Five Minutes With ... Nadine Bernstein

Cary Newcomers Club helps transplants feel at home

CorrespondentMay 7, 2013 

Cary has famously grown into a place where everyone seems to be from somewhere else. And throughout that massive growth, the Cary Newcomers Club – founded as the “Welcome Wagon of Cary” in 1978 – has helped transplants find friends and fun in their new home.

Club President Nadine Bernstein didn’t join right after moving here from Westchester, N.Y., but she’s glad she found a place to meet people, help her community and try new activities. Bernstein, 68, is a retired teacher and social worker who moved to Cary four years ago. She spoke with us about the club and its role in the Cary community.

Q. How did you get involved with the Cary Newcomers Club?

I had a friend in town, and family in the area, prior to moving here, so I didn’t seek it out at first. Then a friend mentioned some of the activities that Newcomers had to offer, and I’ve been involved ever since. This is my third year and my second as president.

I love that it embraces newcomers at every age and stage, and people who have sought it out as a way to meet people and become involved in the community have only spoken favorably about the organization. At this stage of my life, to still make special friends is a testament to both the club and the area.

Q. What are some of the organization’s activities?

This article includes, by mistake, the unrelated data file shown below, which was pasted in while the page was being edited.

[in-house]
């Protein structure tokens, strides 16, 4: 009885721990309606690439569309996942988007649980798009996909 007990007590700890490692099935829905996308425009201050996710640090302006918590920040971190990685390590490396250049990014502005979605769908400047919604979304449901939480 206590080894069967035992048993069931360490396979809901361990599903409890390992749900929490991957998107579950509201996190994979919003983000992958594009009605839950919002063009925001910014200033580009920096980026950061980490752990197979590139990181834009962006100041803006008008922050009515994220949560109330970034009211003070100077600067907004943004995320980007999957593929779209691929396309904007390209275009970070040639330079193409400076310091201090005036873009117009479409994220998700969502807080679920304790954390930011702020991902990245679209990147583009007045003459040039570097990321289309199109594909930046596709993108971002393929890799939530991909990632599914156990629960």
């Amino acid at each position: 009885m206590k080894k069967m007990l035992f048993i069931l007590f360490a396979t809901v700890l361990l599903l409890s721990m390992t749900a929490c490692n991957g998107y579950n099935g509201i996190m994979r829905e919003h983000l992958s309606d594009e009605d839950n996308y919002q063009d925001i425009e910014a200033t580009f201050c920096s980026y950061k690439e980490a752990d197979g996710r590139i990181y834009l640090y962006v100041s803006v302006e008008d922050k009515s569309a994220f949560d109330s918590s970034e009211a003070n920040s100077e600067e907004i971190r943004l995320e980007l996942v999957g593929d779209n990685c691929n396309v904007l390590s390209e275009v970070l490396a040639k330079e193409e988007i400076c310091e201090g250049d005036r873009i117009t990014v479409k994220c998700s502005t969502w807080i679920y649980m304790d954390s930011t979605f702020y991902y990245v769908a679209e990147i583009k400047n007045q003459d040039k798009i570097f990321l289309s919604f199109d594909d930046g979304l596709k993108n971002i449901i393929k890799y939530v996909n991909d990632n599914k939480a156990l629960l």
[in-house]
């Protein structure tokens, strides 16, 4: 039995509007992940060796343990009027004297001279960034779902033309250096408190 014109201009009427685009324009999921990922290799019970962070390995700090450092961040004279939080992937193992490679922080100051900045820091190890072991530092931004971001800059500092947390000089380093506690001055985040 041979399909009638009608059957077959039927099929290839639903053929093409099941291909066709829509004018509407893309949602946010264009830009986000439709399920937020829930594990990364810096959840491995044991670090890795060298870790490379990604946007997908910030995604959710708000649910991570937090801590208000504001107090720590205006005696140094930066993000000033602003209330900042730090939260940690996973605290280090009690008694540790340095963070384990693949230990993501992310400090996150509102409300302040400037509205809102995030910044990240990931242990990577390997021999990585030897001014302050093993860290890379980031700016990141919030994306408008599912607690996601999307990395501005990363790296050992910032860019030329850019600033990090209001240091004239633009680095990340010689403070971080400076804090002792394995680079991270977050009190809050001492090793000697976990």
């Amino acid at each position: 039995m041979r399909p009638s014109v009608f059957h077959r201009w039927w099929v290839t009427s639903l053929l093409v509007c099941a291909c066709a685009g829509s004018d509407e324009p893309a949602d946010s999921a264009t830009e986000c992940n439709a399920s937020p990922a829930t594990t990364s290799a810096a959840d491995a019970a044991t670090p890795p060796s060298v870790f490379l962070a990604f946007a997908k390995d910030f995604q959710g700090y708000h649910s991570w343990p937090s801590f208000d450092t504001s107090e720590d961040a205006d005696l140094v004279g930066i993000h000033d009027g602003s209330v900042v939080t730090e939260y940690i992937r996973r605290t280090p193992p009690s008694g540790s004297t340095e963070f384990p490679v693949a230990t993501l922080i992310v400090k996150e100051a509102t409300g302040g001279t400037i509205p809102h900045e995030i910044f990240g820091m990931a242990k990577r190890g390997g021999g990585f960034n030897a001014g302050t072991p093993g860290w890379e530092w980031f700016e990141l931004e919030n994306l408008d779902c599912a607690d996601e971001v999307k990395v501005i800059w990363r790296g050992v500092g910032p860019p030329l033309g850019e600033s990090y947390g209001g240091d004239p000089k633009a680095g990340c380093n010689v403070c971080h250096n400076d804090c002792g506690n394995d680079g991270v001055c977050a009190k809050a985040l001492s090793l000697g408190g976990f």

We have approximately 21 different kinds of activities, and they run the gamut from crafts, to dining, book groups, sports and games: Mahjong, Bunco, lunch and a movie. There’s TGIF, where couples usually meet on Fridays. People pick and choose what they like to do. “Chat a while” is good for new people and greeters because it’s more intimate, and the meetings can be quite large.

Each year we choose a local charity and we hold different events throughout the year to raise money for that charity. This year, we’re focusing on Children’s Flights of Hope, which helps children get to wherever they need to go to get medical treatment. We also have the volunteer connection, where members work with a food pantry, Ronald McDonald House and other charities.

Q. What is your membership like?

There are about 200 members, and I think we have people from 15 countries. There’s a whole variety of ages, and there are people who have been here a long time and continue to participate and people who are new to the area, and people who have left and come back.

Anyone can join. We have people from Fuquay-Varina and Raleigh. It’s easy to find a niche once you get here.

Q. Has membership decreased with the real estate crash?

We have grown each of the past three years since I’ve been here. But I have heard that they had as many as 400 members during the boom years, so I guess it has gotten smaller with fewer new people moving in. But there’s still a lot of momentum and interest.

Q. Why do people join?

Most of them have come to seek both friends and activities. Some are new to the area, but some have been here a while and want to make more friends or try something new. We have a lot of people who maybe have retired and have come here to live near their family, but they also want to make friendships and share activities with people in their own age group.

Q. Where and when do you meet?

We meet the first Wednesday of every month at the Kirk of Kildaire Presbyterian Church.

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